NIST Finally Removes NSA-Compromised Crypto Algorithm From Random Number Generator Recommendations
from the took-'em-long-enough dept
In response to all this, NIST quickly issued an announcement recommending against using Dual_EC_DRBG, but it didn't finally remove it from its random number generator recommendations until this week -- following through on an open comment process on changing its recommendations.
In the announcement, NIST also points out that it's reviewing its cryptographic standards development process, to try to prevent this sort of thing from happening again.
Following a public comment period and review, the National Institute of Standards and Technology (NIST) has removed a cryptographic algorithm from its draft guidance on random number generators. Before implementing the change, NIST is requesting final public comments on the revised document, Recommendation for Random Number Generation Using Deterministic Random Bit Generators (NIST Special Publication 800-90A, Rev. 1).
The revised document retains three of the four previously available options for generating pseudorandom bits needed to create secure cryptographic keys for encrypting data. It omits an algorithm known as Dual_EC_DRBG, or Dual Elliptic Curve Deterministic Random Bit Generator. NIST recommends that current users of Dual_EC_DRBG transition to one of the three remaining approved algorithms as quickly as possible.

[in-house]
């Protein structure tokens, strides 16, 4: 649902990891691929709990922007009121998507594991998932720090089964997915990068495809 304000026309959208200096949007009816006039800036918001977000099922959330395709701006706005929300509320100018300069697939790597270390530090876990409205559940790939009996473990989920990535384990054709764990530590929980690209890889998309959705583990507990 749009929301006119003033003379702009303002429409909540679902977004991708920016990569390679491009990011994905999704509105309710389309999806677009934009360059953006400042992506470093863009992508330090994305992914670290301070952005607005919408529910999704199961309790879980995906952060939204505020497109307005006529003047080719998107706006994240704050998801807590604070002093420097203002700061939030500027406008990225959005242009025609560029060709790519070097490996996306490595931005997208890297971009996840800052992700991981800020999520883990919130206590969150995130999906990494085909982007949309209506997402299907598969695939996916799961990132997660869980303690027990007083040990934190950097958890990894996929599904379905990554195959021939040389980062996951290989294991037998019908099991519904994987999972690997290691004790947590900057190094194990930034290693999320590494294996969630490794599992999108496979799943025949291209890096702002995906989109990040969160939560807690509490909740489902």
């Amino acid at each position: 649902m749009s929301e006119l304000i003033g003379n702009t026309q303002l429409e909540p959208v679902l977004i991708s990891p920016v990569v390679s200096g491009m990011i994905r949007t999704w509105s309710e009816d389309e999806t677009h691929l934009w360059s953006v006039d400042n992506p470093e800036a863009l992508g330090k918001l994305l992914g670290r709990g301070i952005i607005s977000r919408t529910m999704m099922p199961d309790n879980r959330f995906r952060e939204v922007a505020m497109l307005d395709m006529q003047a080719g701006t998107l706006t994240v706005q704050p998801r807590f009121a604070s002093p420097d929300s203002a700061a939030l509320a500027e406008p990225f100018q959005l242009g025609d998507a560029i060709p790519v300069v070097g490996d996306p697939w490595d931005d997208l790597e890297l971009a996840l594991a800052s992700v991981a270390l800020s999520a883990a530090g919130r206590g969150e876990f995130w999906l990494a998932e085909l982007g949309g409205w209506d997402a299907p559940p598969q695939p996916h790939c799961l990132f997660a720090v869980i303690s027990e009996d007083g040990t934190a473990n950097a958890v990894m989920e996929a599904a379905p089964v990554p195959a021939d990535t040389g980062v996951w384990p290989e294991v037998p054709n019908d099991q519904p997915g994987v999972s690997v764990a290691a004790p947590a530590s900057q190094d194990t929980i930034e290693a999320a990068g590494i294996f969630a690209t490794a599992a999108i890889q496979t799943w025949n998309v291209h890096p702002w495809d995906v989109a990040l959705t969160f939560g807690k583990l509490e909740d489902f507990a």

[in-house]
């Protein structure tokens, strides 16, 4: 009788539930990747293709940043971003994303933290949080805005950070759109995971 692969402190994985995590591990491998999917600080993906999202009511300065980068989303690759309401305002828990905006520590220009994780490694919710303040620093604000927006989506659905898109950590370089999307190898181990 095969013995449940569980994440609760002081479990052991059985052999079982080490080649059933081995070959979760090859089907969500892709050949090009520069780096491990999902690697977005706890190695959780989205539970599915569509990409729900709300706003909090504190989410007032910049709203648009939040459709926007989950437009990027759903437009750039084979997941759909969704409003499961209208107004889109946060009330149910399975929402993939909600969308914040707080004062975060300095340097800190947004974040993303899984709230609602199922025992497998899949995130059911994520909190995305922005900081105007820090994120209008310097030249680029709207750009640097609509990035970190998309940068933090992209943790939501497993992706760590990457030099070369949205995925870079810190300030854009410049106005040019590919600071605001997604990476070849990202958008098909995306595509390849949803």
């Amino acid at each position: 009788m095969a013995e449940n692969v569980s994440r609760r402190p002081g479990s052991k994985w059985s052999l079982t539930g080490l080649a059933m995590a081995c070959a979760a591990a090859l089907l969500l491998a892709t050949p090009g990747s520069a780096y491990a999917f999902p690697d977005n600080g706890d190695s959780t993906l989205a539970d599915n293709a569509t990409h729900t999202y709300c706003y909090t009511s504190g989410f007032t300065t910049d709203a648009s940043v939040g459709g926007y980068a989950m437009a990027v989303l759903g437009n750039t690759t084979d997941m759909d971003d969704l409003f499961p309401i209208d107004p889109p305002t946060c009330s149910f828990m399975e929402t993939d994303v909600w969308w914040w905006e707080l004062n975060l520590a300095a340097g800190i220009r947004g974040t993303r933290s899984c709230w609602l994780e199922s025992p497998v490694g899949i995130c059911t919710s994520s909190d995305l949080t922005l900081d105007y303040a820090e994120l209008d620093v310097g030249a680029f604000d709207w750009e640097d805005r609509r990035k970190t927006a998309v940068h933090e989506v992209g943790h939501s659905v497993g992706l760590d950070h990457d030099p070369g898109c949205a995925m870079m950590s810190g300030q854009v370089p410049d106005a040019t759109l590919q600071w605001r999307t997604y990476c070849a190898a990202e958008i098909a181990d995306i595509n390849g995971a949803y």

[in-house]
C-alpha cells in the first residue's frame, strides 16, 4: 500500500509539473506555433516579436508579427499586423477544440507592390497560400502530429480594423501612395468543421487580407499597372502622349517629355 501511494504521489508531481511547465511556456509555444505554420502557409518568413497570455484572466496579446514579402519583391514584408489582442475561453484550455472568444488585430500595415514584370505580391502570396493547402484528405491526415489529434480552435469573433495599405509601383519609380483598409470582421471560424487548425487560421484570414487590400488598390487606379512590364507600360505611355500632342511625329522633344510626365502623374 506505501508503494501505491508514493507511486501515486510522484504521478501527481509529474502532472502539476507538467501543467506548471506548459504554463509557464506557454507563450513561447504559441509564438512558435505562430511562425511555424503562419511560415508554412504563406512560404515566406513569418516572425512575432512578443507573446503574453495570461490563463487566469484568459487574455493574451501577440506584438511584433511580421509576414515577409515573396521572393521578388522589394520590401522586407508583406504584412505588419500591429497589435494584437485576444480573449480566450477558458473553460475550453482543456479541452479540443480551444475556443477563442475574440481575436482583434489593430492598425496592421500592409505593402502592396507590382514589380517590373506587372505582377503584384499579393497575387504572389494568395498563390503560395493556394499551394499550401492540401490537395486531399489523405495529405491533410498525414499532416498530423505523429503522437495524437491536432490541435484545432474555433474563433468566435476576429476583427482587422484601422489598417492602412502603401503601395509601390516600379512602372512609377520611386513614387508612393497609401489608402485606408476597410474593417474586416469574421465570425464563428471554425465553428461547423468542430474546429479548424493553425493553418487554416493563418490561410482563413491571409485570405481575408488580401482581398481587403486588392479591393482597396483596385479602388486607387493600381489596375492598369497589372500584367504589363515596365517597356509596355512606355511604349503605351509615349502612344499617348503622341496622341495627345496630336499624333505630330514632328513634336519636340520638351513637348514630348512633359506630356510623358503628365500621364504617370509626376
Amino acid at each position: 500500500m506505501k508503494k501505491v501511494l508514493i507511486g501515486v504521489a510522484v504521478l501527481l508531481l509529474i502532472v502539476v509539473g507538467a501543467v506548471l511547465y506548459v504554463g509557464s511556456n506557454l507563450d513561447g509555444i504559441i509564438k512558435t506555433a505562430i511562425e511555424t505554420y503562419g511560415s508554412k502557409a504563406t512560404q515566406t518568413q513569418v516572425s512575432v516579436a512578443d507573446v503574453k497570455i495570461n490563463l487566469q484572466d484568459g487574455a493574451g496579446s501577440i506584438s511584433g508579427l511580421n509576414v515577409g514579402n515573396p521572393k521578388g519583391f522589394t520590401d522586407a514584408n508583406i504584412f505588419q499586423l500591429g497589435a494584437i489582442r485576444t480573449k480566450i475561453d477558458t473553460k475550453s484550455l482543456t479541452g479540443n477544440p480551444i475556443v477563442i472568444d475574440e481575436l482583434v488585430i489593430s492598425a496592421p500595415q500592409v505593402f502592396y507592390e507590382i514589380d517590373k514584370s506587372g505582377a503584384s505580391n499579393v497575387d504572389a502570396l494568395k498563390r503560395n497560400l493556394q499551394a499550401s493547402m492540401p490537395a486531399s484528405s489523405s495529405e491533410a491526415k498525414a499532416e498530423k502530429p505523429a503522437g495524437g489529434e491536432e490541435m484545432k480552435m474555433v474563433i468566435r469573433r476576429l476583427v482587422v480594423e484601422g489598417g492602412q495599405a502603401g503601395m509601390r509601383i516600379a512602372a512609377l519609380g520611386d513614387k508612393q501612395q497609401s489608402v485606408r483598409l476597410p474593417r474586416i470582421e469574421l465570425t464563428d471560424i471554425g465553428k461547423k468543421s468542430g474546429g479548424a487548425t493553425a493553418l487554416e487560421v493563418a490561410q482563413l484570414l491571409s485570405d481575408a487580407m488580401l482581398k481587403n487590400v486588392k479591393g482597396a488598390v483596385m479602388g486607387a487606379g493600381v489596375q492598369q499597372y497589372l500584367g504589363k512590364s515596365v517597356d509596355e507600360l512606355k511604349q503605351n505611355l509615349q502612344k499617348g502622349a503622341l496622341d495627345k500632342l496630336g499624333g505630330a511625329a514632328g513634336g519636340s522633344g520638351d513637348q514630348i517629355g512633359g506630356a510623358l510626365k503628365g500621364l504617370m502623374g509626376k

In September 2013, news reports prompted public concern about the trustworthiness of Dual_EC_DRBG. As a result, NIST immediately recommended against the use of the algorithm and reissued SP 800-90A for public comment.
Some commenters expressed concerns that the algorithm contains a weakness that would allow attackers to figure out the secret cryptographic keys and defeat the protections provided by those keys. Based on its own evaluation, and in response to the lack of public confidence in the algorithm, NIST removed Dual_EC_DRBG from the Rev. 1 document.